The internal naysayer won’t win the fight, but it makes getting to the end quite a struggle.
Insecurities seriously reek. Just when I think I’ve got them beat or they’re hardly taunting me anymore, something innocuous happens and I am paralyzed with self-doubt. I think I’ve bested this fickle beast and then it rears its hideous head making me feel insecure.
I don’t understand! I was in theatre growing up. I photographed models at Fashion Week (OK, I needed Xanax for that, but still I did it). I publicly aired my weight grievances on a national platform.
So why does something as simple as running on a treadmill at a more than brisk clip make me want to throw in the towel?
And it’s not just tough workouts that bring out this side of me. I made a list the other day of things I wanted to start doing more of, one of which was taking more close-up portraits of strangers. I admire photographers who can stop someone on the street and ask to take their photo. I will do it from afar like some creep paparazzi, but actually walking up to someone who is striking or intriguing, or is standing in just the right light smoking a cigarette in a Hepburn-esque way, I freeze and look away but continue to pine after that perfect shot I could’ve had if only I had asked.
The other day I went on an adventure to Woodstock. After surveying the town at a leisurely pace and discovering I liked what I saw, I made my way back to my car with some thrift store purchases in tow. I spotted an old fashioned barber shop in which two old men were lazily sitting and chatting in the window.
One of the men waved at me and I instantly wanted a photo of them surrounded by the red swivel chairs. I lingered just out of their sight trying to prompt myself to take my camera that was already slung around my shoulder and just ask them if I could photograph them exactly as they were. I couldn’t do it. I got in my car and sat dreaming about the poetry of this picture. The old men, the barbershop sign, the swivel chairs. It felt so New York to me and I wanted to take it with me.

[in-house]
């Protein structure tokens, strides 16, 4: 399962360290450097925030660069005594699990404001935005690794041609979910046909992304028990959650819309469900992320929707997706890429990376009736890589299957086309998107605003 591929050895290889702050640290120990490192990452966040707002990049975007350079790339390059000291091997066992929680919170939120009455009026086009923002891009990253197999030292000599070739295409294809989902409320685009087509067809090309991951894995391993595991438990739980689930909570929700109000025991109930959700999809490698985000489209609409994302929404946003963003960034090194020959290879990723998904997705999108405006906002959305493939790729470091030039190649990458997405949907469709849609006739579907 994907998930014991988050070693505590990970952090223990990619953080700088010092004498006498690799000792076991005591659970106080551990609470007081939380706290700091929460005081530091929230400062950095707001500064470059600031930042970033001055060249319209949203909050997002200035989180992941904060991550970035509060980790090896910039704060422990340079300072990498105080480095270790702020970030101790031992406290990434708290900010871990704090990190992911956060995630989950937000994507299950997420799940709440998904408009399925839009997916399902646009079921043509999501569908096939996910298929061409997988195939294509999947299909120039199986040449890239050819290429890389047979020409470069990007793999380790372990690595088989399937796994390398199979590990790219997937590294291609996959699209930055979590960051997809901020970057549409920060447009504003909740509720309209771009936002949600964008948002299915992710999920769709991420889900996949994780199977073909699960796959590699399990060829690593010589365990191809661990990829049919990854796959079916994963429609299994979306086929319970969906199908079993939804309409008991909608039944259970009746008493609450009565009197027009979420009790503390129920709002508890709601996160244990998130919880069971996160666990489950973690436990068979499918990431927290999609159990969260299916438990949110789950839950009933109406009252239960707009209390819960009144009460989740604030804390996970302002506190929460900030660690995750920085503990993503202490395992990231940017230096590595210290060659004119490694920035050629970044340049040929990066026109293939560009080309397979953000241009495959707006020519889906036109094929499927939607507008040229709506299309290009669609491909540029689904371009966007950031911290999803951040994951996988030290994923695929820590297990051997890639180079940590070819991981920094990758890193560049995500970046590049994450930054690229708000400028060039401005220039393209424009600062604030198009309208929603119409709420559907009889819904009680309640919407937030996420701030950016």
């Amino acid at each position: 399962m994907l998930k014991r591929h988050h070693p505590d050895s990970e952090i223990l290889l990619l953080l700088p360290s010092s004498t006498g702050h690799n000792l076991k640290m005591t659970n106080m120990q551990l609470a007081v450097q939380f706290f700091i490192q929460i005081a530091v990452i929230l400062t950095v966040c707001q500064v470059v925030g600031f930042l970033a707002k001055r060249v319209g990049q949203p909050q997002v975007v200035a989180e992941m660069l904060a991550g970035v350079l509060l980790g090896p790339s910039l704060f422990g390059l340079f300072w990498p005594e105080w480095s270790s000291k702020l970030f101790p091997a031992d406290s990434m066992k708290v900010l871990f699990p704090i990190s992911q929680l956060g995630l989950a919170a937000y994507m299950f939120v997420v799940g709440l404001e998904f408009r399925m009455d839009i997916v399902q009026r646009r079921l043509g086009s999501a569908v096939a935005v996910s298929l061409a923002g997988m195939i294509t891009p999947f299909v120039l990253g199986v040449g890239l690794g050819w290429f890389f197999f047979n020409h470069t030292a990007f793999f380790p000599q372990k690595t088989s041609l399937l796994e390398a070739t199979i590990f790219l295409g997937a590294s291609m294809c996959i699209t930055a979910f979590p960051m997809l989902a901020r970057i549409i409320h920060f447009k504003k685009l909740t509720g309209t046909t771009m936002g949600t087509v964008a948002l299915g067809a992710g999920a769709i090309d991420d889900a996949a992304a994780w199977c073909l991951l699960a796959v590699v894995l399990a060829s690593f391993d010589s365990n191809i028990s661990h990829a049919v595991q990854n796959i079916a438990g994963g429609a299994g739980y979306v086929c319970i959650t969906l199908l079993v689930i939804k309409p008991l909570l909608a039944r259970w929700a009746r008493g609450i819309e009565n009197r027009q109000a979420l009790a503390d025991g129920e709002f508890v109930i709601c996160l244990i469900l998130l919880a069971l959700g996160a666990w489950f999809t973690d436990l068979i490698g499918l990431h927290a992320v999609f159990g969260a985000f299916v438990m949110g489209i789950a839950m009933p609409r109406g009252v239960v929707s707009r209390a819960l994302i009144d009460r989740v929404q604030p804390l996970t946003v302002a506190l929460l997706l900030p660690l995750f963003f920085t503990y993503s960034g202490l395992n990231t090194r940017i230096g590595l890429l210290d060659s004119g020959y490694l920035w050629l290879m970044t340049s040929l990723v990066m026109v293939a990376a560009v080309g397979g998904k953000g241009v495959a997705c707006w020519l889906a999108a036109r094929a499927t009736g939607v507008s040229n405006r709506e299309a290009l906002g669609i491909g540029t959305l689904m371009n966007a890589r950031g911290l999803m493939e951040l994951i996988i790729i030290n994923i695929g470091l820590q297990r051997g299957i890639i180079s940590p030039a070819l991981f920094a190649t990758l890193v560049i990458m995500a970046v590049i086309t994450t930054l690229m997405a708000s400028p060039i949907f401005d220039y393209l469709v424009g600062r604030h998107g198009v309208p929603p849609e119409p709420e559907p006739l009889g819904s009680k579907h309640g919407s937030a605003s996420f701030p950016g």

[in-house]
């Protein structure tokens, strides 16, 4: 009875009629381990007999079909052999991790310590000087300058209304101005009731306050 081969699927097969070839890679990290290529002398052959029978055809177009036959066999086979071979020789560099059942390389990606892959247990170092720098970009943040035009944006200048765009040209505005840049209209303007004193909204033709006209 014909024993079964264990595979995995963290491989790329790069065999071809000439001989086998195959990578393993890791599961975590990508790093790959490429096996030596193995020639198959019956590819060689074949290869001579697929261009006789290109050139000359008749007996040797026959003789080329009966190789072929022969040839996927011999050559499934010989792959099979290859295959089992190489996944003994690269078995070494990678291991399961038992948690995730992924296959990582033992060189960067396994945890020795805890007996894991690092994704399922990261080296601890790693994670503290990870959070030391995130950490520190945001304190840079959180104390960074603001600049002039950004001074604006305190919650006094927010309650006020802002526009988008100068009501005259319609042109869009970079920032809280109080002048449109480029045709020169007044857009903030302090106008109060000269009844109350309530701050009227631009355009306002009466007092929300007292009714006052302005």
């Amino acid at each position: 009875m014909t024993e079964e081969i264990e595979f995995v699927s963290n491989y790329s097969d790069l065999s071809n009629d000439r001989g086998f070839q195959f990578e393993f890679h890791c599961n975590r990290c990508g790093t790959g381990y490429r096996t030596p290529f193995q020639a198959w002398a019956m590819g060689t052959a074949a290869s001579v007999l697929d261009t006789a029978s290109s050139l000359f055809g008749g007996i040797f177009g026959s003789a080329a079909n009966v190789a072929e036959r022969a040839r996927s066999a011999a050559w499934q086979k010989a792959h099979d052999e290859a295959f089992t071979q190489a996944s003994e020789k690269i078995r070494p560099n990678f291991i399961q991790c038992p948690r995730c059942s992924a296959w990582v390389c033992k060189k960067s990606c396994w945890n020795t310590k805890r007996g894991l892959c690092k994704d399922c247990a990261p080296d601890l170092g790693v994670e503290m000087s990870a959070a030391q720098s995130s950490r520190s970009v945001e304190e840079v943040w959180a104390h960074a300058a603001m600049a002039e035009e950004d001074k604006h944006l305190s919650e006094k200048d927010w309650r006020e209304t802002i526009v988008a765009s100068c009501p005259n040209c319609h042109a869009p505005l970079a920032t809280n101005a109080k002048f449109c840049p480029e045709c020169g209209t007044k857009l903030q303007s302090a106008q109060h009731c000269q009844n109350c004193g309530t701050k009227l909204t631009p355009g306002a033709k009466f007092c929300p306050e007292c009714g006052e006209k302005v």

But something inside me said I wasn’t a real photographer. They wouldn’t take me seriously. Who would I say I was working for? Myself? Maybe I should’ve put on some mascara and my fake glasses so I looked like a hipster and then I might’ve been able to pull it off.
I sat and kept asking myself what was the worst that could happen? They said they didn’t want to be photographed. That was the worst-case scenario and it wasn’t even life-altering. Yet, I acknowledged that the insecure part of me was winning because it put the kibosh on the photo op.
It went further than the men simply saying no to a photo. My insecure inner demon clearly believed if I went and asked those men for their photo and they said no, it wasn’t just because they didn’t want to be photographed it was because of me. That something was wrong with me and they could see it. Or, that I didn’t look like a photographer or couldn’t be one. Though this certainly wouldn’t be said, and more than likely not thought, some part of my brain believed it to be true enough to stop me from going after something I wanted.
This distressed me and I tried to fight it and force myself to move past the insecurity and face my fears, but I couldn’t. I was too scared. And that made me even more distressed.
With the case of photographing strangers, I am not 100 percent there yet, but I know I will be eventually, because I dislike being halted by my own fears more than I dislike the idea of people thinking badly of me.
So today in my workout when I came face to face with my insecurities, yet again, and thought who am I to be in this difficult of a class? Who am I to be running at this pace? I’m clearly about to vomit. Who am I to keep up with these strong, fit people? Did I combat those nasty voices with triumphant huzahs! of: I’ve got this and how dare you’s? Well no, I actually didn’t. I doubted that I had it, but insecurities ablaze, I didn’t give up or run and hide in the bathroom, which is what I wanted to do. I powered through somehow … and made it to the other side to be greeted by a face swimming in sweat and twitchy limbs.
When my trainer tried singing my praises, I shot him down, diminishing my progress and pointing out that still I’m so slow. To which he responded,
“Yes, you are. But we’ll get you faster.”
I found his honesty refreshing and his faith in me bolstering. I wasn’t there yet, but I was on my way. The insecurities aren’t winning after all.